(Reuters) – Oil prices eased on Thursday following weak U.S. payrolls data and some profit-taking, but remained underpinned by tight supply as OPEC+ producers stuck to planned moderate output increases.
Brent crude fell 61 cents, or 0.7%, to $88.86 a barrel by 0915 GMT, after rising 31 cents on Wednesday. U.S. West Texas Intermediate crude was down 69 cents, or 0.8%, at $87.57 a barrel, having gained 6 cents the previous day.
U.S. private payrolls fell for the first time in a year in January, raising the risk of a sharp decline in employment that would deal a temporary setback to the labour market.
Still, tight global supplies and geopolitical tensions in Eastern Europe and the Middle East have boosted oil prices by about 15% so far this year.
The Organization of the Petroleum Exporting Countries and allies led by Russia, known as OPEC+, agreed on Wednesday to stick to moderate rises of 400,000 barrels per day (bpd) oil output despite pressure from top consumers to raise output more quickly.
“At this juncture, even if OPEC+ were ramping up faster, this would only come at the expense of a critically lower level of spare capacity,” Goldman Sachs said in a note.
The bank, which forecasts Brent topping $100 a barrel in the third quarter, had predicted that OPEC+ may consider a faster unwinding of its production cuts.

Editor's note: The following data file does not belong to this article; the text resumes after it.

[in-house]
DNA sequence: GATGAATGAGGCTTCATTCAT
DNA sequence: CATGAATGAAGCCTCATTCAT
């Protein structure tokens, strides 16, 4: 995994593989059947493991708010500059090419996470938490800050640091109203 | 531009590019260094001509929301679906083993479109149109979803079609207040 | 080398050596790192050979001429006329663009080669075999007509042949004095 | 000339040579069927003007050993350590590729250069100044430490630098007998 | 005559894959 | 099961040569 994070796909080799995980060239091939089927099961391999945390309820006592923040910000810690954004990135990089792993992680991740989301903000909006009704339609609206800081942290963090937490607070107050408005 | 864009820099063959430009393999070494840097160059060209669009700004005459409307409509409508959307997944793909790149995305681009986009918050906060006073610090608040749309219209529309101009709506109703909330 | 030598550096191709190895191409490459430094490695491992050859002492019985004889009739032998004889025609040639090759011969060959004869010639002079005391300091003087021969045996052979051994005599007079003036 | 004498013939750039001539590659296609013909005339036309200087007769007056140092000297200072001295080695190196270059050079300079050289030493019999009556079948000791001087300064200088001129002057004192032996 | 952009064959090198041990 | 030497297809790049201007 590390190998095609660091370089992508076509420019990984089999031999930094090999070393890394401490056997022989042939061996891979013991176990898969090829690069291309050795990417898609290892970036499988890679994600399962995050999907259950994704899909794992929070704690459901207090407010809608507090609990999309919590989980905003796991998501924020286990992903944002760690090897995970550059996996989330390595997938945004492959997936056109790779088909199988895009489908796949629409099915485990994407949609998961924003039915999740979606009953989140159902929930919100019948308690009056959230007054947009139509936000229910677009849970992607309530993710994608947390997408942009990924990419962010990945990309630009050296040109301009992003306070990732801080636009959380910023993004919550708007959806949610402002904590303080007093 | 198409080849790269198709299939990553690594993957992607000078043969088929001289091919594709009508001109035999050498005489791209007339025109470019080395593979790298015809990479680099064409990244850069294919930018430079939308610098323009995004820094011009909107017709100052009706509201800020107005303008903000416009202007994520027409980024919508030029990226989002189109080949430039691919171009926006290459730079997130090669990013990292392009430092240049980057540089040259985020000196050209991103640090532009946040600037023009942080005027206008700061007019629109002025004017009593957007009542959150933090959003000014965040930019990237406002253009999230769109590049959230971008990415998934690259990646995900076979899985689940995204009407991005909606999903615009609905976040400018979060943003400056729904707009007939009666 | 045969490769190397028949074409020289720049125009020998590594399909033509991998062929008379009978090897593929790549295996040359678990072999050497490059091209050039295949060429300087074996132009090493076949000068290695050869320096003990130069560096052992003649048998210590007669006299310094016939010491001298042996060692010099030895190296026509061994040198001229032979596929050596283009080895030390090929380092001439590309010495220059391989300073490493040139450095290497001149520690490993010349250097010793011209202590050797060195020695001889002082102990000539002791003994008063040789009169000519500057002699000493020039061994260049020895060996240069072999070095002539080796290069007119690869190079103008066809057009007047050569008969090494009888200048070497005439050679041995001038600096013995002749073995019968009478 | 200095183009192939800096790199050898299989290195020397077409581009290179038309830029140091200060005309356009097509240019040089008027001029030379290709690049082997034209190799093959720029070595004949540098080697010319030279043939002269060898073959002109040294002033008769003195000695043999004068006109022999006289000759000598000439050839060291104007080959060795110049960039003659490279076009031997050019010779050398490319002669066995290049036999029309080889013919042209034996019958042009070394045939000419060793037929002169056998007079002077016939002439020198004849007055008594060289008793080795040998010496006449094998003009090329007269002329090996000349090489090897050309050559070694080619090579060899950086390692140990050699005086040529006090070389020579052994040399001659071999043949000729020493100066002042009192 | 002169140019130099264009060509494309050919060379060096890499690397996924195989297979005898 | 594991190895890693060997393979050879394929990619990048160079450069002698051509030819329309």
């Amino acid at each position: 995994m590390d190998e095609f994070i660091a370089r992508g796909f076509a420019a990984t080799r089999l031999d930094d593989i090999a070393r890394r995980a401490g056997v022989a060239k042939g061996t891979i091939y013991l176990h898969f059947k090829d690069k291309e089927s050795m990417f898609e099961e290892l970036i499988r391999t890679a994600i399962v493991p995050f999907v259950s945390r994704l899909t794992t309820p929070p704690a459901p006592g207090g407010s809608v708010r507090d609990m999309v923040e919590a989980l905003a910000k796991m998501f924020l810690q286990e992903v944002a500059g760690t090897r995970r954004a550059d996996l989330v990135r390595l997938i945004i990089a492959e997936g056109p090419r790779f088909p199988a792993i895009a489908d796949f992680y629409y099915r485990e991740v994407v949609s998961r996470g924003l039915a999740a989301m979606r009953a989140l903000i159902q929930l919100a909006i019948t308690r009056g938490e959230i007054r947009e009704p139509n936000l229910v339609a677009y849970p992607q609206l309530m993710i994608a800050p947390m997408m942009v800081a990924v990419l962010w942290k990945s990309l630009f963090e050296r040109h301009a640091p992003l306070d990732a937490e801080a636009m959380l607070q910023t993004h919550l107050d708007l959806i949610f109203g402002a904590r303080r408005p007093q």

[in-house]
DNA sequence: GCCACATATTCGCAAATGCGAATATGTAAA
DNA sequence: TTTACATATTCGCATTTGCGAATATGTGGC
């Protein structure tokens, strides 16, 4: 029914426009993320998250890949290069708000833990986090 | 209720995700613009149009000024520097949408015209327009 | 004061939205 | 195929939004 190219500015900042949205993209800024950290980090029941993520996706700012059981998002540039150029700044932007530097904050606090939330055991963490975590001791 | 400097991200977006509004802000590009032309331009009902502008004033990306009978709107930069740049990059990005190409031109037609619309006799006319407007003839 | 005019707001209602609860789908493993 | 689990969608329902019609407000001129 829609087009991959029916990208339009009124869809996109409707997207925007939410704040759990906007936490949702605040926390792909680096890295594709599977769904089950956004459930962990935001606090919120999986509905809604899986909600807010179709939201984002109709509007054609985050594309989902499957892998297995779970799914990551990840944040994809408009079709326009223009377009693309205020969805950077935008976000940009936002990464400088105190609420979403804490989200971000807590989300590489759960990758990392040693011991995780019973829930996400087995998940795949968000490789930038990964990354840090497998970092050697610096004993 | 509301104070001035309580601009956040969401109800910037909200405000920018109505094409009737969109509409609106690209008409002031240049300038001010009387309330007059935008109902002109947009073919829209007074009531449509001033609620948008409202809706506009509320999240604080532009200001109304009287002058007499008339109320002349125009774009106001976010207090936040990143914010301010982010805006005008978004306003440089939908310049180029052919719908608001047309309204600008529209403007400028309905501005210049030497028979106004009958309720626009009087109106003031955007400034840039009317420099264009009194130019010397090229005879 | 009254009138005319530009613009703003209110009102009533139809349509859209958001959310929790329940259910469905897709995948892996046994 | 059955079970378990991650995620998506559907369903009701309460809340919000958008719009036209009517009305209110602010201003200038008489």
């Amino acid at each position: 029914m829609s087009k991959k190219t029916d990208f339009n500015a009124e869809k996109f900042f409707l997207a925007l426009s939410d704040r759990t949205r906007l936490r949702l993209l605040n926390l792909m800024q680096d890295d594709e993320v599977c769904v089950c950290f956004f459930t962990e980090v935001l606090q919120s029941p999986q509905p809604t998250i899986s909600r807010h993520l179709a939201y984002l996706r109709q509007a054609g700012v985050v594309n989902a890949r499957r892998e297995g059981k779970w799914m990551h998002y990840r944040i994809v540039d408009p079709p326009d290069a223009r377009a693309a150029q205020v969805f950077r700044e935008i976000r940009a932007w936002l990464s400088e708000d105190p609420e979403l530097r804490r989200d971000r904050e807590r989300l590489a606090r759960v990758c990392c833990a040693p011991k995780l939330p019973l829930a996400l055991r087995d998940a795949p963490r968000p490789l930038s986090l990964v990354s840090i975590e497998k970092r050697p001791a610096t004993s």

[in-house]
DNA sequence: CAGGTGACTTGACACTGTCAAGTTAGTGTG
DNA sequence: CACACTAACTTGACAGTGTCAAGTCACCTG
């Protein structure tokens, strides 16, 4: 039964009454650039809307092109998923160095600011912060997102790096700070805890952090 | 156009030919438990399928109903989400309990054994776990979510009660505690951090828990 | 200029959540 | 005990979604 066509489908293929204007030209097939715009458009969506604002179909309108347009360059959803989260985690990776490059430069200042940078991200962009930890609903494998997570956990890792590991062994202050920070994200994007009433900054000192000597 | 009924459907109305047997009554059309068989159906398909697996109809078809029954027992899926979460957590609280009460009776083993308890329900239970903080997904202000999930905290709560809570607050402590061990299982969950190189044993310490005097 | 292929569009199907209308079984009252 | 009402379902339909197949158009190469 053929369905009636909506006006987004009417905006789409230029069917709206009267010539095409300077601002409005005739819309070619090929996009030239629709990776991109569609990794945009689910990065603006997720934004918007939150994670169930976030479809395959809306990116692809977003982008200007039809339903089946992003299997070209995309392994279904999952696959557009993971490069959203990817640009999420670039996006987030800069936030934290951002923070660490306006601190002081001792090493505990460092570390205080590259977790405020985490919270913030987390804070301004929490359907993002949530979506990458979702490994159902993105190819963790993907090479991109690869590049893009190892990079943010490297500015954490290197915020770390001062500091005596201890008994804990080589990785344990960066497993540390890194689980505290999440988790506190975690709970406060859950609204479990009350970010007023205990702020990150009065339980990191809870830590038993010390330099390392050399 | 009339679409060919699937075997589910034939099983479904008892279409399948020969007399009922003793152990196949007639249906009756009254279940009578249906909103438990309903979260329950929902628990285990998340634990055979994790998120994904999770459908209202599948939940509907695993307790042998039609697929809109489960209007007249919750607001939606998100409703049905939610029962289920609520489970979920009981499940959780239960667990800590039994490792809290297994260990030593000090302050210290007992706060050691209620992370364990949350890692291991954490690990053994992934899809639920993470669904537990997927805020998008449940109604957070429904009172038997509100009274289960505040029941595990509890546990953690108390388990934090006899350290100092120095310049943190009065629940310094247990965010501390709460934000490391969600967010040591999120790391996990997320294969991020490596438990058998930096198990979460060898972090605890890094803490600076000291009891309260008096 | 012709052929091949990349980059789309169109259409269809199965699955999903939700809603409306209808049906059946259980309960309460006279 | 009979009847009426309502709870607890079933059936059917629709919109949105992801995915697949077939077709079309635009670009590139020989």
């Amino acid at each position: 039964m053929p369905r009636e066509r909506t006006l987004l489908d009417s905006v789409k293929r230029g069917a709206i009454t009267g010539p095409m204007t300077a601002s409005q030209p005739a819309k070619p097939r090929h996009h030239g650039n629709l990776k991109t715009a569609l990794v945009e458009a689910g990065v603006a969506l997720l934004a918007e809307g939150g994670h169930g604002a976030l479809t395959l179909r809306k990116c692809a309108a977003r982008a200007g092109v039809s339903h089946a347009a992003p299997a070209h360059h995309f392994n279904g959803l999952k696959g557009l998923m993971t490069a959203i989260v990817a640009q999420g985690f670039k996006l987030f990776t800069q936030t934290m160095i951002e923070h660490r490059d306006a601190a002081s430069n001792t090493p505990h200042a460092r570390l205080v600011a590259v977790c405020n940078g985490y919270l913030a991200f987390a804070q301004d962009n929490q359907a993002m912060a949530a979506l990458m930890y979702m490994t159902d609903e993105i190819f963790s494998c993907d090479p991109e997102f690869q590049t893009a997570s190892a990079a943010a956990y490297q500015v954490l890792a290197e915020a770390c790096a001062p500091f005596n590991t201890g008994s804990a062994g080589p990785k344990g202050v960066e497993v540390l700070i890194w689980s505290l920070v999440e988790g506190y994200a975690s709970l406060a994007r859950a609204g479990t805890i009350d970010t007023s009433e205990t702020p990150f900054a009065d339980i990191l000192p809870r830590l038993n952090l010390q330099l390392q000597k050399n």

An explosion has rocked an oil production vessel owned by Nigeria’s Shebah Exploration & Production Company Ltd (SEPCOL) with a 22,000 bpd capacity, the company’s chief executive Ikemefuna Okafor said on Thursday.
Nigeria had already been struggling to meet its production quota under the OPEC+ deal due to under-investment.
Shell again boosted its dividend and share repurchases on Thursday after fourth quarter profits hit their highest in eight years, fuelled by higher oil and gas prices and strong gas trading performance.
U.S. crude stockpiles fell by 1 million barrels last week, the U.S. Energy Information Administration said on Wednesday, while distillate inventories also dropped amid strong demand both domestically and in export markets.
Cold weather forecasts for the central United States and parts of the Northeast this week also gave prices a floor.